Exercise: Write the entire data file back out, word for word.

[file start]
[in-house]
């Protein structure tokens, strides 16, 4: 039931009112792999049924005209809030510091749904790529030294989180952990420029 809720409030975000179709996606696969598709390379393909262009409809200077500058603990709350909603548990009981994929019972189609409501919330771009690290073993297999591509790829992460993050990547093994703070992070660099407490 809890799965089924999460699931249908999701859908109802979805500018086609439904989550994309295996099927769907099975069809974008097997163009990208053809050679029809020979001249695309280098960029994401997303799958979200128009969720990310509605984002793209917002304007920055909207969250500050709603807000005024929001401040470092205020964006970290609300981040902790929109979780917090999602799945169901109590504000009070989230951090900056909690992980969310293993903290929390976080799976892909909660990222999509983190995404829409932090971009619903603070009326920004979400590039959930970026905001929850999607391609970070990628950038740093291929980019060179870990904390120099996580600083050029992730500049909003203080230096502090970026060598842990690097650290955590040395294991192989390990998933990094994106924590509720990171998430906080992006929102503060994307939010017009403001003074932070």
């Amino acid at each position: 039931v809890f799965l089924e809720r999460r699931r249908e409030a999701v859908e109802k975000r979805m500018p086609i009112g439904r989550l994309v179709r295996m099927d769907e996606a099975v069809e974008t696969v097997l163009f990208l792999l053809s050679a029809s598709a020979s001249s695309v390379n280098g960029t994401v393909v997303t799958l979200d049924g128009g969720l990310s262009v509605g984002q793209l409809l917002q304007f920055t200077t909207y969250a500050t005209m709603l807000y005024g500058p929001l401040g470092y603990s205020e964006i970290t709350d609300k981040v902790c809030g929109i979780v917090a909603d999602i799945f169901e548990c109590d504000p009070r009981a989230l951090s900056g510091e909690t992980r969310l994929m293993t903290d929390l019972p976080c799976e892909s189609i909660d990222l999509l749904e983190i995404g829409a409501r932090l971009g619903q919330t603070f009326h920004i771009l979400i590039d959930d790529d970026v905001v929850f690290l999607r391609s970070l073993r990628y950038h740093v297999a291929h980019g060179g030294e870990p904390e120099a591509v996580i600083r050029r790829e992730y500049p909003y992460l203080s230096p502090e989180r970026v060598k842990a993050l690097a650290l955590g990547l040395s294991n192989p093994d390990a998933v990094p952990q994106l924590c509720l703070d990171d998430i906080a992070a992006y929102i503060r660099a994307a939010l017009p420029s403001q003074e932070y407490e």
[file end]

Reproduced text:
[in-house]
């Protein structure tokens, strides 16, 4: 039931009112792999049924005209809030510091749904790529030294989180952990420029 809720409030975000179709996606696969598709390379393909262009409809200077500058603990709350909603548990009981994929019972189609409501919330771009690290073993297999591509790829992460993050990547093994703070992070660099407490 809890799965089924999460699931249908999701859908109802979805500018086609439904989550994309295996099927769907099975069809974008097997163009990208053809050679029809020979001249695309280098960029994401997303799958979200128009969720990310509605984002793209917002304007920055909207969250500050709603807000005024929001401040470092205020964006970290609300981040902790929109979780917090999602799945169901109590504000009070989230951090900056909690992980969310293993903290929390976080799976892909909660990222999509983190995404829409932090971009619903603070009326920004979400590039959930970026905001929850999607391609970070990628950038740093291929980019060179870990904390120099996580600083050029992730500049909003203080230096502090970026060598842990690097650290955590040395294991192989390990998933990094994106924590509720990171998430906080992006929102503060994307939010017009403001003074932070």
């Amino acid at each position: 039931v809890f799965l089924e809720r999460r699931r249908e409030a999701v859908e109802k975000r979805m500018p086609i009112g439904r989550l994309v179709r295996m099927d769907e996606a099975v069809e974008t696969v097997l163009f990208l792999l053809s050679a029809s598709a020979s001249s695309v390379n280098g960029t994401v393909v997303t799958l979200d049924g128009g969720l990310s262009v509605g984002q793209l409809l917002q304007f920055t200077t909207y969250a500050t005209m709603l807000y005024g500058p929001l401040g470092y603990s205020e964006i970290t709350d609300k981040v902790c809030g929109i979780v917090a909603d999602i799945f169901e548990c109590d504000p009070r009981a989230l951090s900056g510091e909690t992980r969310l994929m293993t903290d929390l019972p976080c799976e892909s189609i909660d990222l999509l749904e983190i995404g829409a409501r932090l971009g619903q919330t603070f009326h920004i771009l979400i590039d959930d790529d970026v905001v929850f690290l999607r391609s970070l073993r990628y950038h740093v297999a291929h980019g060179g030294e870990p904390e120099a591509v996580i600083r050029r790829e992730y500049p909003y992460l203080s230096p502090e989180r970026v060598k842990a993050l690097a650290l955590g990547l040395s294991n192989p093994d390990a998933v990094p952990q994106l924590c509720l703070d990171d998430i906080a992070a992006y929102i503060r660099a994307a939010l017009p420029s403001q003074e932070y407490e």